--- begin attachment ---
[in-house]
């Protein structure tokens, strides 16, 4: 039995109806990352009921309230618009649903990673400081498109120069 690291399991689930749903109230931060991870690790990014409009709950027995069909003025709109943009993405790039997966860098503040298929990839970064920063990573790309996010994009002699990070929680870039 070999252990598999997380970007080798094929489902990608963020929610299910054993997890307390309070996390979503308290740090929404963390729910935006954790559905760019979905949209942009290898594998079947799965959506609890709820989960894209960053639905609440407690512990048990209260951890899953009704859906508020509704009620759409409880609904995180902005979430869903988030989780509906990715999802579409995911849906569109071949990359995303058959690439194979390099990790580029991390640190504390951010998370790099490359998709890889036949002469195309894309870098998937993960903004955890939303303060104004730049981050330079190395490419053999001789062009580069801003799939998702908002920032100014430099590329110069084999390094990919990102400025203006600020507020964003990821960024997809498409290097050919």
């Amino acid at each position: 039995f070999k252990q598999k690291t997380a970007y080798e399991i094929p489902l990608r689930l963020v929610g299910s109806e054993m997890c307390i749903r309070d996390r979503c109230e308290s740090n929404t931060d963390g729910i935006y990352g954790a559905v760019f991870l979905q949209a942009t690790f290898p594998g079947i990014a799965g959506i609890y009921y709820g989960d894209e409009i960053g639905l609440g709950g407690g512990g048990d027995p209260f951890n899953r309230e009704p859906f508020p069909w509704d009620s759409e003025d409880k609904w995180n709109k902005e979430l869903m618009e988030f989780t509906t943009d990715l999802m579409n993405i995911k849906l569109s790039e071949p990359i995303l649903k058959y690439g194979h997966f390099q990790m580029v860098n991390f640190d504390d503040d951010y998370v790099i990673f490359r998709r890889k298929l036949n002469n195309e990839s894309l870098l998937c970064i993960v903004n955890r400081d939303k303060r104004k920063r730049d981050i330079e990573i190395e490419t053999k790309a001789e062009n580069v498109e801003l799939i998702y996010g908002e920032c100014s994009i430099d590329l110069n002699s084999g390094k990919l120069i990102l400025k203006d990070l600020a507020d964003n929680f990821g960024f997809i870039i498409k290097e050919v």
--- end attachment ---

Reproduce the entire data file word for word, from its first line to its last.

[in-house]
């Protein structure tokens, strides 16, 4: 039995109806990352009921309230618009649903990673400081498109120069 690291399991689930749903109230931060991870690790990014409009709950027995069909003025709109943009993405790039997966860098503040298929990839970064920063990573790309996010994009002699990070929680870039 070999252990598999997380970007080798094929489902990608963020929610299910054993997890307390309070996390979503308290740090929404963390729910935006954790559905760019979905949209942009290898594998079947799965959506609890709820989960894209960053639905609440407690512990048990209260951890899953009704859906508020509704009620759409409880609904995180902005979430869903988030989780509906990715999802579409995911849906569109071949990359995303058959690439194979390099990790580029991390640190504390951010998370790099490359998709890889036949002469195309894309870098998937993960903004955890939303303060104004730049981050330079190395490419053999001789062009580069801003799939998702908002920032100014430099590329110069084999390094990919990102400025203006600020507020964003990821960024997809498409290097050919």
């Amino acid at each position: 039995f070999k252990q598999k690291t997380a970007y080798e399991i094929p489902l990608r689930l963020v929610g299910s109806e054993m997890c307390i749903r309070d996390r979503c109230e308290s740090n929404t931060d963390g729910i935006y990352g954790a559905v760019f991870l979905q949209a942009t690790f290898p594998g079947i990014a799965g959506i609890y009921y709820g989960d894209e409009i960053g639905l609440g709950g407690g512990g048990d027995p209260f951890n899953r309230e009704p859906f508020p069909w509704d009620s759409e003025d409880k609904w995180n709109k902005e979430l869903m618009e988030f989780t509906t943009d990715l999802m579409n993405i995911k849906l569109s790039e071949p990359i995303l649903k058959y690439g194979h997966f390099q990790m580029v860098n991390f640190d504390d503040d951010y998370v790099i990673f490359r998709r890889k298929l036949n002469n195309e990839s894309l870098l998937c970064i993960v903004n955890r400081d939303k303060r104004k920063r730049d981050i330079e990573i190395e490419t053999k790309a001789e062009n580069v498109e801003l799939i998702y996010g908002e920032c100014s994009i430099d590329l110069n002699s084999g390094k990919l120069i990102l400025k203006d990070l600020a507020d964003n929680f990821g960024f997809i870039i498409k290097e050919v």